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Nurses urged to get flu jab to save patients

Nurses are being urged by infection experts to have the flu jab to prevent serious risk to their patients and colleagues.

Figures from the Infection Prevention Society (IPS) show that over half of frontline healthcare workers in England haven’t been vaccinated against flu so far this year.

Whilst flu vaccination uptake amongst frontline health workers in England has increased to 46% in October 2017 compared with 40% in the same period the previous year, over half (54%) were left unvaccinated.

During 2015/16 there were 28,189 deaths attributed to flu.

The IPS reports that in a typical flu season about a quarter of healthcare staff will contract flu and half of these will not have major symptoms but they can still spread infections.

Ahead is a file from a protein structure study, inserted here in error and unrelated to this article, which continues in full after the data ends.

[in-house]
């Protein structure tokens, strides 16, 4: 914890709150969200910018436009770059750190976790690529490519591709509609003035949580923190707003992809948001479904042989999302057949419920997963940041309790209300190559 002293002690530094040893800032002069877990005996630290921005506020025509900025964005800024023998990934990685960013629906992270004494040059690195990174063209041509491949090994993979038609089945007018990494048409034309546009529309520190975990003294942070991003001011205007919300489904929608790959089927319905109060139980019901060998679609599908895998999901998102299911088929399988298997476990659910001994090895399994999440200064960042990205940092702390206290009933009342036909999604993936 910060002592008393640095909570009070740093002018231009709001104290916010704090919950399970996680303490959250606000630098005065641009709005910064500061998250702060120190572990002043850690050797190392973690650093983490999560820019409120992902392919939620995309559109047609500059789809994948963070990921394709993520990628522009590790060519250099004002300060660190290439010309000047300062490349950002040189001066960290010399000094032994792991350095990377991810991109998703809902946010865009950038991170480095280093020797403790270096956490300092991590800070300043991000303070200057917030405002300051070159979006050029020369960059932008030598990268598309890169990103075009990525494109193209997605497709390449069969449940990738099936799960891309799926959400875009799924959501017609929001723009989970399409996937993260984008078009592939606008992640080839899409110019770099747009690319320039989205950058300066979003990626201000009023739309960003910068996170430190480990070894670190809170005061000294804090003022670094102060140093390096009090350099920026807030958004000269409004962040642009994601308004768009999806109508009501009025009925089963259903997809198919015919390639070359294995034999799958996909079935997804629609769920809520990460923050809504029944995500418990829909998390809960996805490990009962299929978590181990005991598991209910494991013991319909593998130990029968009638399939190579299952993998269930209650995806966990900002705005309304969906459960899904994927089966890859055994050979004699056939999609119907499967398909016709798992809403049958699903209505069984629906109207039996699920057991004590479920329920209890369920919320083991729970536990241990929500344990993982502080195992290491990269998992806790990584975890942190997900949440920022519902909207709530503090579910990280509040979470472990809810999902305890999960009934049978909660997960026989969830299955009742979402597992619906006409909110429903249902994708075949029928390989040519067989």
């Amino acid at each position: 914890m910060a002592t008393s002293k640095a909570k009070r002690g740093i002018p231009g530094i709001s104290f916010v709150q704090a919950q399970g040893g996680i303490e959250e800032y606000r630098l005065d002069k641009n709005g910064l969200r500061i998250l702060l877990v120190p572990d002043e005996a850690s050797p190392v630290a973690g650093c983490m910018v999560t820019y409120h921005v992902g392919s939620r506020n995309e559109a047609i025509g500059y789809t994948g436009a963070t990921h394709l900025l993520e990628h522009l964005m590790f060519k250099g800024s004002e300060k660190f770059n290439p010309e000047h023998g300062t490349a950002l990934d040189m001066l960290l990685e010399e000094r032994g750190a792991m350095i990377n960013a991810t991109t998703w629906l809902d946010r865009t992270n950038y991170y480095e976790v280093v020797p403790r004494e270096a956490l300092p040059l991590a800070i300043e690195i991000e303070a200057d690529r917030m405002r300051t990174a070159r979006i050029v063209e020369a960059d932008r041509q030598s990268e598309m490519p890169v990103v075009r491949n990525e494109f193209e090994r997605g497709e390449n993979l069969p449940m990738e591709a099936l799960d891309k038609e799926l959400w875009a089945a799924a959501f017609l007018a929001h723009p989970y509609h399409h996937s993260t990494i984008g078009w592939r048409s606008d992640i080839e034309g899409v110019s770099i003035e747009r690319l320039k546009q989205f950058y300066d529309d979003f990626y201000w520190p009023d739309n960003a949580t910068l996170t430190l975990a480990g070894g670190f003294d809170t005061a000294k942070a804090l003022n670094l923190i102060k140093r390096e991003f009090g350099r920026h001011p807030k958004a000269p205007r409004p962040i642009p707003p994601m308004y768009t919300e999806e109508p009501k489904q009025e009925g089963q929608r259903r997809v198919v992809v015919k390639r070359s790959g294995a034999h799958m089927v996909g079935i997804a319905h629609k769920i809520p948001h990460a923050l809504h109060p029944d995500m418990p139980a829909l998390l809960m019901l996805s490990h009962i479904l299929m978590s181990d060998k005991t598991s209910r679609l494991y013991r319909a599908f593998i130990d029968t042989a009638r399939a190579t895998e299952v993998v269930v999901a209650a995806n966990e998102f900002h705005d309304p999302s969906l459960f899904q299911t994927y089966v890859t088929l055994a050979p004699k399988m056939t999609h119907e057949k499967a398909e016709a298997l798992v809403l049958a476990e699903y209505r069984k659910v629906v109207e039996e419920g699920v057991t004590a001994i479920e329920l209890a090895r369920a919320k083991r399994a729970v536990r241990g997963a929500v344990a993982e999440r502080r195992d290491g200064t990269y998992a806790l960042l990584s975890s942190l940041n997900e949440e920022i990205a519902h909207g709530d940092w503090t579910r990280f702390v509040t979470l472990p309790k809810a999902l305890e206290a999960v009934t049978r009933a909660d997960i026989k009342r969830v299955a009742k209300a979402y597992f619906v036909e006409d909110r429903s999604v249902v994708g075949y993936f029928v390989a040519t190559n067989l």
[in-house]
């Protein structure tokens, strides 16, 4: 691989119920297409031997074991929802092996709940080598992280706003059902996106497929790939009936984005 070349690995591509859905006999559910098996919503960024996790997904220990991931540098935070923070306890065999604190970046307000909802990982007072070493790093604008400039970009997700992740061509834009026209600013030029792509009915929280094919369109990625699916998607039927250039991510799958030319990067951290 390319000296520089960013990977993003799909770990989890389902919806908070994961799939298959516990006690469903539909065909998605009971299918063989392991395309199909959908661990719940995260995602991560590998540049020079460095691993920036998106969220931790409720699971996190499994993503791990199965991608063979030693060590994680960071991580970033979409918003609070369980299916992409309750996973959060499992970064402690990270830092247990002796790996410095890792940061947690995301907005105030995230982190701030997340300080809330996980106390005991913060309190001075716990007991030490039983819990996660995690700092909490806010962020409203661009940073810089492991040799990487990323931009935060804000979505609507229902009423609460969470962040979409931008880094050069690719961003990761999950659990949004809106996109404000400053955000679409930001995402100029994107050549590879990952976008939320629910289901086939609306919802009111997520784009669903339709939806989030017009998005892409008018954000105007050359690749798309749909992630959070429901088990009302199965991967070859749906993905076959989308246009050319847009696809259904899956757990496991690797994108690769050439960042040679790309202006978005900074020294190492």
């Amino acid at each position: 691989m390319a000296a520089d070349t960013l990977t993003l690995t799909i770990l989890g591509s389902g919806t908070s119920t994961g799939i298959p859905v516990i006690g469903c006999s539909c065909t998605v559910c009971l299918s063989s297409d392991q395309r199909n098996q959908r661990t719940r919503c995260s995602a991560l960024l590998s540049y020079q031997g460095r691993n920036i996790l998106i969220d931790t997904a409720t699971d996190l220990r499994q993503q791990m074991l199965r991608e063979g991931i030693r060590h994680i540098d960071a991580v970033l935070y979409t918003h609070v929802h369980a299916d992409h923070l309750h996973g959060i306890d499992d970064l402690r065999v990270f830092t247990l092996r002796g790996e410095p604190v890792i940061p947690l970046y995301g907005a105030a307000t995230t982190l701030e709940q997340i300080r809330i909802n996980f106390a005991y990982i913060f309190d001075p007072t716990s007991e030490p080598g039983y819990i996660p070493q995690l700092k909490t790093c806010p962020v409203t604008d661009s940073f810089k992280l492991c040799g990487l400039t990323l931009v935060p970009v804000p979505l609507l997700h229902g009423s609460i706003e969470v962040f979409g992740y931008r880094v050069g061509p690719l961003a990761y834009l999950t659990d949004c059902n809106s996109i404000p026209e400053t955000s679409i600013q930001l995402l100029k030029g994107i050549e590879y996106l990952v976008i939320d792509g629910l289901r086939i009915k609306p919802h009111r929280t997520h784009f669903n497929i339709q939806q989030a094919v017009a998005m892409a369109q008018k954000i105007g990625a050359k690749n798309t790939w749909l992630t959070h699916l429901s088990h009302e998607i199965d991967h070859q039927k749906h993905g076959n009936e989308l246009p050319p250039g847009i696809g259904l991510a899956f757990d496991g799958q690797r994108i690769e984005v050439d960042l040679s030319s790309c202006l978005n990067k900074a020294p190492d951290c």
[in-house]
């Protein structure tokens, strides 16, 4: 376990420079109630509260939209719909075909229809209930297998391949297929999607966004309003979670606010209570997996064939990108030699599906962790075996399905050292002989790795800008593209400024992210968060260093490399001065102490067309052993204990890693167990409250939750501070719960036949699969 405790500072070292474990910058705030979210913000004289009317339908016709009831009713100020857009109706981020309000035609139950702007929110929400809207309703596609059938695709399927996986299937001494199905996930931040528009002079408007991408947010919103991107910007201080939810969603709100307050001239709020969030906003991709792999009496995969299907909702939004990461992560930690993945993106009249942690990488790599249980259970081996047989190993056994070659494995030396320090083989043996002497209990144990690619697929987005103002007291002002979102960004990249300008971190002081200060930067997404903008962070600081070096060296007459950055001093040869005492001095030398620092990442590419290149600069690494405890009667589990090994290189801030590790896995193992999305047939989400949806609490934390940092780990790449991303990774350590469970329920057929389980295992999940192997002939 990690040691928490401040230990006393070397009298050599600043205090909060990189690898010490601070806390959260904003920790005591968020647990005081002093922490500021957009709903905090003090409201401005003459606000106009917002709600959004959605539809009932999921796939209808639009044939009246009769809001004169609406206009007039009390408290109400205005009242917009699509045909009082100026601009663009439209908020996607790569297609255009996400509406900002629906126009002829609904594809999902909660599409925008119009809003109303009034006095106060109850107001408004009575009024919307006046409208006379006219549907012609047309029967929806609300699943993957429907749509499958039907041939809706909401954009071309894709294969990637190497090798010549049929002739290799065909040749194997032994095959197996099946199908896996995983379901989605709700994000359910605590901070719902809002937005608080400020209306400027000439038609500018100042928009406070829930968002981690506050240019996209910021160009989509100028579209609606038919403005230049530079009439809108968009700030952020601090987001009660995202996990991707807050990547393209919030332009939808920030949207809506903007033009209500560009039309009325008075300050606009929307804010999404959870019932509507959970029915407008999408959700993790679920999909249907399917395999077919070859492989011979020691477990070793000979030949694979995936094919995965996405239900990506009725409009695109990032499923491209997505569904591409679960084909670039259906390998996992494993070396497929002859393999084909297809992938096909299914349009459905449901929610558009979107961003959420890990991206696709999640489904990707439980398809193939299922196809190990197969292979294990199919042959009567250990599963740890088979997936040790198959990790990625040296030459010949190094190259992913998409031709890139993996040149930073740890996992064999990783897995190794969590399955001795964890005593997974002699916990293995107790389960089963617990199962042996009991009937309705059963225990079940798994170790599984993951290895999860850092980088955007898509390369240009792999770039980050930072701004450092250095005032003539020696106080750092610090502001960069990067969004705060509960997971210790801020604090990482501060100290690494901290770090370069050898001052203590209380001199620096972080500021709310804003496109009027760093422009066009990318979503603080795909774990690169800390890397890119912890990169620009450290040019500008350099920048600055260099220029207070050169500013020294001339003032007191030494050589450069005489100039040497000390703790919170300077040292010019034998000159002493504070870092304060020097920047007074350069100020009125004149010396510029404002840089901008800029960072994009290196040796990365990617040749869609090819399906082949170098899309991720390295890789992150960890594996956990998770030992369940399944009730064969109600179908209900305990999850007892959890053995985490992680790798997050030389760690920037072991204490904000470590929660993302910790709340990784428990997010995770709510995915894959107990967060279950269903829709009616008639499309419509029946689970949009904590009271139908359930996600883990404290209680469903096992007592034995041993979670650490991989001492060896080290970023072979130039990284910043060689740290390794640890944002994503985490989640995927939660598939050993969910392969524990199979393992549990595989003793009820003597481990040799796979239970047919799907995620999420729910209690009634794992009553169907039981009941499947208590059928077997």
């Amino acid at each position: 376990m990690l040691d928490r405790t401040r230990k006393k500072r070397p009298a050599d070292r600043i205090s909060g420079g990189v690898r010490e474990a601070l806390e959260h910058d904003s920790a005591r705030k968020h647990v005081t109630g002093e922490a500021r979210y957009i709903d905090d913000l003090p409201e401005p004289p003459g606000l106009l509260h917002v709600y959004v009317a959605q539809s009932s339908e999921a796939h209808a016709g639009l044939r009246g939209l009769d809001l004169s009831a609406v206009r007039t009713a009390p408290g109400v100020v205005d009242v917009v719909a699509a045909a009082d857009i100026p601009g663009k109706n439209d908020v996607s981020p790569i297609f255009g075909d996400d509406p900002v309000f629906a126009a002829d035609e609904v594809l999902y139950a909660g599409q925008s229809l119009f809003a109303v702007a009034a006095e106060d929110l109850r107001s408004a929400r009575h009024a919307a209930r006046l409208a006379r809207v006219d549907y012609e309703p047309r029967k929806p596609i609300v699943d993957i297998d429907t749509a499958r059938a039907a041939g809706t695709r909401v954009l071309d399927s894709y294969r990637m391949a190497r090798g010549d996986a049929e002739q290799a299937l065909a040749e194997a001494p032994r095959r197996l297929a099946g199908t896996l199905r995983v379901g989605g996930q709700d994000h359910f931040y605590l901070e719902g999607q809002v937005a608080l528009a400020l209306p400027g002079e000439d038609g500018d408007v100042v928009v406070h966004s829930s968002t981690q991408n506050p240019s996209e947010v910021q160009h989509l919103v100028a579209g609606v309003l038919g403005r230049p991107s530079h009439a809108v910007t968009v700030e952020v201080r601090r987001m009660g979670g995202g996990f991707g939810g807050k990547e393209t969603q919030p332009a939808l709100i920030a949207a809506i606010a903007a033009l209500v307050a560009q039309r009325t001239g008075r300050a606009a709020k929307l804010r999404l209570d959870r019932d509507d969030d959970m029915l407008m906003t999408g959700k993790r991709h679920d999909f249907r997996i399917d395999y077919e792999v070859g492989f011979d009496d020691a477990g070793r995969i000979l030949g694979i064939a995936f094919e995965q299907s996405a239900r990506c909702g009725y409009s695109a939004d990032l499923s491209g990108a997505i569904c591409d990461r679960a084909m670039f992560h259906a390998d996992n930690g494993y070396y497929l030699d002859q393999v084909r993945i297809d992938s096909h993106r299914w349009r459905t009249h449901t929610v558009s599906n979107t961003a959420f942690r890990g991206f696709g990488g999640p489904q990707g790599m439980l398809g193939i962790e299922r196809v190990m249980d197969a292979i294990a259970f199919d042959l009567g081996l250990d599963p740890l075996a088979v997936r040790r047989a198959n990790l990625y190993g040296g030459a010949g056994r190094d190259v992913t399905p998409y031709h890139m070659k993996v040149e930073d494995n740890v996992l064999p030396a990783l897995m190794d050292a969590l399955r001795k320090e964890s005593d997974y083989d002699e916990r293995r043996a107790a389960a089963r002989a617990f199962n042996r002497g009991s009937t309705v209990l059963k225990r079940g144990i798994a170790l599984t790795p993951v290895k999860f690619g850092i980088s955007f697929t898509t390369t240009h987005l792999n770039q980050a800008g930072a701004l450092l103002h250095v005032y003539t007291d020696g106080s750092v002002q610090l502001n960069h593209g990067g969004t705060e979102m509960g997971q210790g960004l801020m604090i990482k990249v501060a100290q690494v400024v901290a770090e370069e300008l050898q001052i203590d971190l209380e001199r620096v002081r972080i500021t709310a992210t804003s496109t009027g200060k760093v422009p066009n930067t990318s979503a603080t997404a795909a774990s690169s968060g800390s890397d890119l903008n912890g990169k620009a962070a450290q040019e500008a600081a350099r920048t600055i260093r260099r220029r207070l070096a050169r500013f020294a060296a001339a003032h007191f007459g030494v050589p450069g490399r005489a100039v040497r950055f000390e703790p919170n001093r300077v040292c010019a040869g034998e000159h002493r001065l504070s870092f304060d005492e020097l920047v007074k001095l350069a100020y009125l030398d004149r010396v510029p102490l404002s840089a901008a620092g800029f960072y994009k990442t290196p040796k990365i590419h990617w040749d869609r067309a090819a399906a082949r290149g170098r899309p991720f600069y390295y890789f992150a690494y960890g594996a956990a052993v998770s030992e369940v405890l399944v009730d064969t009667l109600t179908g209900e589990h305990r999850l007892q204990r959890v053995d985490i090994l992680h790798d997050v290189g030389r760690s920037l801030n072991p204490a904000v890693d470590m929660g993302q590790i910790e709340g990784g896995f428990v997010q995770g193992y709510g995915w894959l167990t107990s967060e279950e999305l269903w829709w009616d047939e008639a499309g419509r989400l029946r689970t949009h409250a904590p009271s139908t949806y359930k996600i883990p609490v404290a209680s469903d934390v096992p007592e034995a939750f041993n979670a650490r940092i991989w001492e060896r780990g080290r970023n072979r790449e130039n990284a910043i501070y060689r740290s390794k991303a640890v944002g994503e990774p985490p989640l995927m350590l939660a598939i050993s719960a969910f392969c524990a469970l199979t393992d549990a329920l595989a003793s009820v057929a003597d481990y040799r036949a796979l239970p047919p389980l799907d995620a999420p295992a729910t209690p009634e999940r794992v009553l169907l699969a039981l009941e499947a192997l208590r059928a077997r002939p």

A key reason that uptake of flu immunisation by NHS staff has been relatively low is concern about how effective it is, the IPS states. However, recent research has shown that improving NHS flu vaccination programmes can reduce staff sickness, with a 10% increase in the vaccination associated with a 10% fall in sickness absence.

Dr Neil Wigglesworth, President of the IPS, said: 'It’s worrying that as we head into winter over half of healthcare workers, including frontline nurses, are not vaccinated against the threat of flu, which can have devastating effects on patient and staff safety, as well causing havoc to vital NHS services through staff sickness.

'Annual immunisation remains the best way to protect people and we are urging all healthcare staff to get a flu jab to ensure the safety of their patients and colleagues. With the added threat of the Australian flu strain reaching Europe, front line nurses and their patients and colleagues are even more vulnerable. Infection prevention through vaccination is critical to keep our workforce fighting fit.'